Solving the 6.7L Cummins’ Head Gasket Issues—For Good
The 6.7L Cummins is hard to beat in the diesel world. The common-rail inline-six features the longest stroke, the biggest bore, and the most displacement in the segment. Its ability to spool an S400 has all but killed off the need to run compound turbo arrangements, and the stock injection system can support 550rwhp or more. Unfortunately, head gasket failure is a big problem in the 6.7L world—especially on trucks that spend their lives tuned and hooked to a trailer. We’ve seen some go 200,000 miles before lifting the head while others can do it in half that time. With a second-gen turbo swap, an S467, and aggressive tuning onboard, the 6.7L fourth-gen in this article pulled off the feat in just 114,000 miles.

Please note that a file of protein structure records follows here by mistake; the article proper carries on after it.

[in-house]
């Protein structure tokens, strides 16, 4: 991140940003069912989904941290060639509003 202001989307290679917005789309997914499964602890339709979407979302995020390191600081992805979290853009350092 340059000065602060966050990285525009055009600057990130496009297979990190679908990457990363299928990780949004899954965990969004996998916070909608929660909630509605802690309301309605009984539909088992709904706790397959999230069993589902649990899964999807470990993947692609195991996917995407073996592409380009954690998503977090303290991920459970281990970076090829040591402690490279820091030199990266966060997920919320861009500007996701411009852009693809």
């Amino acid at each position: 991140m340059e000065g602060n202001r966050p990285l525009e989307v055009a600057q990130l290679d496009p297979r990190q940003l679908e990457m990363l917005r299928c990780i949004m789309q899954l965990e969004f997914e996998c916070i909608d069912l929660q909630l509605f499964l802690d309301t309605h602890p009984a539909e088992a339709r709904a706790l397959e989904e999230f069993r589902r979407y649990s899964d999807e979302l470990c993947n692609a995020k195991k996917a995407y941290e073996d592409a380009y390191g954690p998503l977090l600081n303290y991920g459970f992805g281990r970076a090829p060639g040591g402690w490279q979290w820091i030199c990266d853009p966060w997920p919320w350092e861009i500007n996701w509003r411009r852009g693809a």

Luckily, the owner plans to keep his Ram for the long-haul, and as such decided to do things right the first time. Instead of sending the head off for a simple pressure test and resurfacing, it was shipped to Scheid Diesel for a few additional reinforcement measures. And thanks to Scheid’s quick turnaround, a decked head cut for fire-rings and fitted with screw-in freeze plugs was returned to his doorstep in just four business days. Between the addition of fire-rings, ARP head studs, and screw-in freeze plugs, the head is about as bulletproofed as it gets for a 550rwhp truck. For a look at what the two-day job entailed, along with a glimpse into the hot re-torque process that’s required when running fire-rings, keep reading.